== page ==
This past Tuesday, India’s space exploration program, the Mars Orbiter Mission, was given an additional six months to explore the planet more thoroughly, from the atmosphere to its surface. One of the senior officials on the project said there is no danger in extending the mission as their spacecraft has more than plenty of fuel, more than was initially thought the minimum. The shuttle has remained in Mar’s orbit for six months and is about to spend another six.
India is the proud pioneer of Mars orbiting nations. On September 24, 2014, after the grueling travels through the cosmos did the voyage reach its destination, making India the first country to orbit Mar’s atmosphere. India’s prime minister, Narendra Modi, joined his nation’s space agency’s team at their center on that monumental day. India is also the first Asian nation to reach Mar’s center of gravity since China’s expedition in 2011 was unsuccessful.
The zealous expedition began with the launch on November 5, 2013. The rocket departed from a space center in Sriharikota, adjacent to the Bay of Bengal.
The director of the Indian Space Research Organisation (ISRO), Devi Prasad Karnik, explained that they stowed five instruments on board the shuttle that will gather and deliver information to their research facilities here where their teams will analyze them round the clock. The most beneficial instrument on board, according to the analysts, has been the Mars Colour Camera (MCC). The device has taken plenty of splendid images of the planet’s terrain and atmosphere. The photos are available for public eyes on the ISRO website, as well as their Facebook page.
Along with the MCC, the tools the space crew utilize during the mission include: the Methane Sensor for Mars (MSM), Thermal Infrared Imaging Spectrometer (TIS), Mars Exospheric Neutral Composition Analyser (MENCA), and Lyman Alpha Photometer (LAP). Those four tools examine the mineral deposits and methane atmosphere in hopes of determining if Mars is capable of supporting life.
MSM traces back the gases in the Martian atmosphere to their source by following the particles per billion (PPB). LAP analyzes the composition of Mar’s upper atmosphere, measuring hydrogen-to-deuterium isotope ratios. MENCA and TIS both monitor Mar’s temperature and the types of minerals that the red planet’s surface is composed of.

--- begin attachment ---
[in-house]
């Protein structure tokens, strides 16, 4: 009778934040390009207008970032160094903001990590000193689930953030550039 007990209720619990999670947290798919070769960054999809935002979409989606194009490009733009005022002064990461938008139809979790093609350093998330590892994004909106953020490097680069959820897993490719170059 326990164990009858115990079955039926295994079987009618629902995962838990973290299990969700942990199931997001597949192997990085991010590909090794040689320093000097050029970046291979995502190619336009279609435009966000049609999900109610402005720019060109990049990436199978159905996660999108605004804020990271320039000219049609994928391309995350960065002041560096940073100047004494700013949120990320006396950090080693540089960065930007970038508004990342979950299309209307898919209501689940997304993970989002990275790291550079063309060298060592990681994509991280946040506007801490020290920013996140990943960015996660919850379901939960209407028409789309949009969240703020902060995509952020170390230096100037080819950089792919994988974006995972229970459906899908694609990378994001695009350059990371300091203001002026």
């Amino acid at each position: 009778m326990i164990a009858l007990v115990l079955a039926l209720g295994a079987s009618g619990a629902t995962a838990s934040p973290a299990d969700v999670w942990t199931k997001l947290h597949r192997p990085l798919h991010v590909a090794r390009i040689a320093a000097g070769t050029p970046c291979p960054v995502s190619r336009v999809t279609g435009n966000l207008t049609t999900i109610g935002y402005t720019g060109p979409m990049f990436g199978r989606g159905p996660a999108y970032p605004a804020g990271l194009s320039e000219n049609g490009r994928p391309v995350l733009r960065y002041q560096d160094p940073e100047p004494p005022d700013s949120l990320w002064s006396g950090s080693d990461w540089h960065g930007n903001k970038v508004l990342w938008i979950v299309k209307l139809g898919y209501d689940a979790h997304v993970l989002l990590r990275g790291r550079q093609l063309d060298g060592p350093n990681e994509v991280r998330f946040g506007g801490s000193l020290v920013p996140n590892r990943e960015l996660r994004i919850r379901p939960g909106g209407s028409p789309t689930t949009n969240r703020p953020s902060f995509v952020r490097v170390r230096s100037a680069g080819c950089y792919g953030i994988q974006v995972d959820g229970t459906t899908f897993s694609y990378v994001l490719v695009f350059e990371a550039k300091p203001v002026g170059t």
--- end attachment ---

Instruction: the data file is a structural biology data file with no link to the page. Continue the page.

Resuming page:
Karnik explained that they’re looking for methane on Mars as it once meant that the red planet possessed the potential to sustain life. If the team manage to isolate current methane clouds in the atmosphere, then can they ascertain its biological and geological origins. TIS is scouring the planet, trying to determine what the source of the methane is. The hope is that it’s a geological byproduct of the planet’s internal processes.
Given how much has been delivered to the Indian control centre so far, the scientists working the controls and monitoring of the instruments tirelessly keep the spacecraft in check. Karnik assured reporters that all aspects of the mission, the functions and other routine operations, remain intact.
The already phenomenal success of India’s Mars mission has given and will continue to bestow the scientific community more information with the addition of six months time to graph Mars planetary traits. With the ISRO joining the ranks of international space agencies working to investigate Mar’s ability to sustain life, along with National Aeronautics and Space Administration (NASA), European Space Agency (ESA) and Russian Federal Space Agency (RFSA), knowledge will continue to spring forth.
By Matthew Austin Bowers